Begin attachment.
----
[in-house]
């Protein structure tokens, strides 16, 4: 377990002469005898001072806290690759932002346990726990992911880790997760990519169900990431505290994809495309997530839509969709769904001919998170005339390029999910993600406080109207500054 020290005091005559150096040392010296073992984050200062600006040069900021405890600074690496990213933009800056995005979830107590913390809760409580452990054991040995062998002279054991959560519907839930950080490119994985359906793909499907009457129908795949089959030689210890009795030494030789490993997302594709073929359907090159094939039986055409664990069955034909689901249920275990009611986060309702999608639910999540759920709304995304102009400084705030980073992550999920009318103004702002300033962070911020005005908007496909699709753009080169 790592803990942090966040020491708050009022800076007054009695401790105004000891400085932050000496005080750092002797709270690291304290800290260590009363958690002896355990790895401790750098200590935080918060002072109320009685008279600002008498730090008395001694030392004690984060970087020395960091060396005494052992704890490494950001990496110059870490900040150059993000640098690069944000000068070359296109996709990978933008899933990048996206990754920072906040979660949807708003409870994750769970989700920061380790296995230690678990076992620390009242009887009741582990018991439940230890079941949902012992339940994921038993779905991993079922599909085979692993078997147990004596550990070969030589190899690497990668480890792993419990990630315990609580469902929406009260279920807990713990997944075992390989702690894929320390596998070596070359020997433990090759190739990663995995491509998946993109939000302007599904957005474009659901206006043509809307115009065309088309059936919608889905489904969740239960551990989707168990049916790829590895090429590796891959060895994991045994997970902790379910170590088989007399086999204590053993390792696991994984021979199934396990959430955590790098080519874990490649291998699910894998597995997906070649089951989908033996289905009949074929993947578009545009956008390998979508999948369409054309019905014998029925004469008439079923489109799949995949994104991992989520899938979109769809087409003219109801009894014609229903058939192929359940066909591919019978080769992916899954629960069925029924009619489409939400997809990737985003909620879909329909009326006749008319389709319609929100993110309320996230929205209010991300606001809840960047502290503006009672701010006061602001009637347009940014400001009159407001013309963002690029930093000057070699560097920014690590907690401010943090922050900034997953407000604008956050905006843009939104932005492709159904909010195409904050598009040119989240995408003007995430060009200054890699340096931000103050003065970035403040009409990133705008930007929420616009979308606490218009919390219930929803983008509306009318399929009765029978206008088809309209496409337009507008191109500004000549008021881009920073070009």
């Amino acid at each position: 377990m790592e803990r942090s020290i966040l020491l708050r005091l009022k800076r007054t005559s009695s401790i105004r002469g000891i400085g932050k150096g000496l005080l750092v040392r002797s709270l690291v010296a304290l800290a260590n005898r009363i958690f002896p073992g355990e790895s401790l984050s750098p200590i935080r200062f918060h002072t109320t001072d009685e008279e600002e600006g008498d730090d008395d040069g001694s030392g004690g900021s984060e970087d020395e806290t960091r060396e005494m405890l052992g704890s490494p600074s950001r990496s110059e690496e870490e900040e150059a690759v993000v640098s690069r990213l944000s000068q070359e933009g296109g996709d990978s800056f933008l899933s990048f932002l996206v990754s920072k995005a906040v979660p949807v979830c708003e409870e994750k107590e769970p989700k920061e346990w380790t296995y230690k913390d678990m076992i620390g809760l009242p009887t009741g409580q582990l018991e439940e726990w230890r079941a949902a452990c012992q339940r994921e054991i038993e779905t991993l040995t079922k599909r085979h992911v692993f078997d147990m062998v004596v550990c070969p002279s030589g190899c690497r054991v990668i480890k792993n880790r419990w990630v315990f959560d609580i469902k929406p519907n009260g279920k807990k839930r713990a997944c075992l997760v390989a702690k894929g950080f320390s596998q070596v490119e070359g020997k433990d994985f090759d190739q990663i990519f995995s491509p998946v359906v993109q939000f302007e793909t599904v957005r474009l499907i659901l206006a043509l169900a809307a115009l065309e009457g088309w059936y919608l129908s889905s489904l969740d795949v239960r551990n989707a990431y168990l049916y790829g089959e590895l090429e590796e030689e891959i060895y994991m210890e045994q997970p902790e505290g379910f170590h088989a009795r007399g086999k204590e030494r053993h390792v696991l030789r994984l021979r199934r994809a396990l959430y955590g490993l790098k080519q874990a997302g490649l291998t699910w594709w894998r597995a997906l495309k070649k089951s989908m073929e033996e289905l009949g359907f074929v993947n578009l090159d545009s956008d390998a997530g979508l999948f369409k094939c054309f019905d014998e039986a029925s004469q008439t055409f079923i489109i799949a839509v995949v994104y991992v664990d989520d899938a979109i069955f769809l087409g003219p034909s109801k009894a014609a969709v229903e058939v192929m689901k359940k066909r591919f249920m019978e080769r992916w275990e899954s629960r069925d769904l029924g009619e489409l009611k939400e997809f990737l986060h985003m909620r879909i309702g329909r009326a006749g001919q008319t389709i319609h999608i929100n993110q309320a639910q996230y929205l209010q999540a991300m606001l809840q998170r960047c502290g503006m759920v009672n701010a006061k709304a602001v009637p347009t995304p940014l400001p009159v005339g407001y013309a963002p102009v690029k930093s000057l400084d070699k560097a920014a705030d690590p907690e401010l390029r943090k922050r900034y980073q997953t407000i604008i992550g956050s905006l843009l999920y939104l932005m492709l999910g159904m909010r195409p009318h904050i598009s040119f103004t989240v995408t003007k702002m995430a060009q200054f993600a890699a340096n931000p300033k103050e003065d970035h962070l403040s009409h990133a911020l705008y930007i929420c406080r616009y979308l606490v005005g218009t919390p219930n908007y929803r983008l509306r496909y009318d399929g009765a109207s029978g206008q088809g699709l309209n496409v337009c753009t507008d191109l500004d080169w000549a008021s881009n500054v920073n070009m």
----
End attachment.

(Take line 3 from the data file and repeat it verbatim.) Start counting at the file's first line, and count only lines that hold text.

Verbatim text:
């Amino acid at each position: 377990m790592e803990r942090s020290i966040l020491l708050r005091l009022k800076r007054t005559s009695s401790i105004r002469g000891i400085g932050k150096g000496l005080l750092v040392r002797s709270l690291v010296a304290l800290a260590n005898r009363i958690f002896p073992g355990e790895s401790l984050s750098p200590i935080r200062f918060h002072t109320t001072d009685e008279e600002e600006g008498d730090d008395d040069g001694s030392g004690g900021s984060e970087d020395e806290t960091r060396e005494m405890l052992g704890s490494p600074s950001r990496s110059e690496e870490e900040e150059a690759v993000v640098s690069r990213l944000s000068q070359e933009g296109g996709d990978s800056f933008l899933s990048f932002l996206v990754s920072k995005a906040v979660p949807v979830c708003e409870e994750k107590e769970p989700k920061e346990w380790t296995y230690k913390d678990m076992i620390g809760l009242p009887t009741g409580q582990l018991e439940e726990w230890r079941a949902a452990c012992q339940r994921e054991i038993e779905t991993l040995t079922k599909r085979h992911v692993f078997d147990m062998v004596v550990c070969p002279s030589g190899c690497r054991v990668i480890k792993n880790r419990w990630v315990f959560d609580i469902k929406p519907n009260g279920k807990k839930r713990a997944c075992l997760v390989a702690k894929g950080f320390s596998q070596v490119e070359g020997k433990d994985f090759d190739q990663i990519f995995s491509p998946v359906v993109q939000f302007e793909t599904v957005r474009l499907i659901l206006a043509l169900a809307a115009l065309e009457g088309w059936y919608l129908s889905s489904l969740d795949v239960r551990n989707a990431y168990l049916y790829g089959e590895l090429e590796e030689e891959i060895y994991m210890e045994q997970p902790e505290g379910f170590h088989a009795r007399g086999k204590e030494r053993h390792v696991l030789r994984l021979r199934r994809a396990l959430y955590g490993l790098k080519q874990a997302g490649l291998t699910w594709w894998r597995a997906l495309k070649k089951s989908m073929e033996e289905l009949g359907f074929v993947n578009l090159d545009s956008d390998a997530g979508l999948f369409k094939c054309f019905d014998e039986a029925s004469q008439t055409f079923i489109i799949a839509v995949v994104y991992v664990d989520d899938a979109i069955f769809l087409g003219p034909s109801k009894a014609a969709v229903e058939v192929m689901k359940k066909r591919f249920m019978e080769r992916w275990e899954s629960r069925d769904l029924g009619e489409l009611k939400e997809f990737l986060h985003m909620r879909i309702g329909r009326a006749g001919q008319t389709i319609h999608i929100n993110q309320a639910q996230y929205l209010q999540a991300m606001l809840q998170r960047c502290g503006m759920v009672n701010a006061k709304a602001v009637p347009t995304p940014l400001p009159v005339g407001y013309a963002p102009v690029k930093s000057l400084d070699k560097a920014a705030d690590p907690e401010l390029r943090k922050r900034y980073q997953t407000i604008i992550g956050s905006l843009l999920y939104l932005m492709l999910g159904m909010r195409p009318h904050i598009s040119f103004t989240v995408t003007k702002m995430a060009q200054f993600a890699a340096n931000p300033k103050e003065d970035h962070l403040s009409h990133a911020l705008y930007i929420c406080r616009y979308l606490v005005g218009t919390p219930n908007y929803r983008l509306r496909y009318d399929g009765a109207s029978g206008q088809g699709l309209n496409v337009c753009t507008d191109l500004d080169w000549a008021s881009n500054v920073n070009m």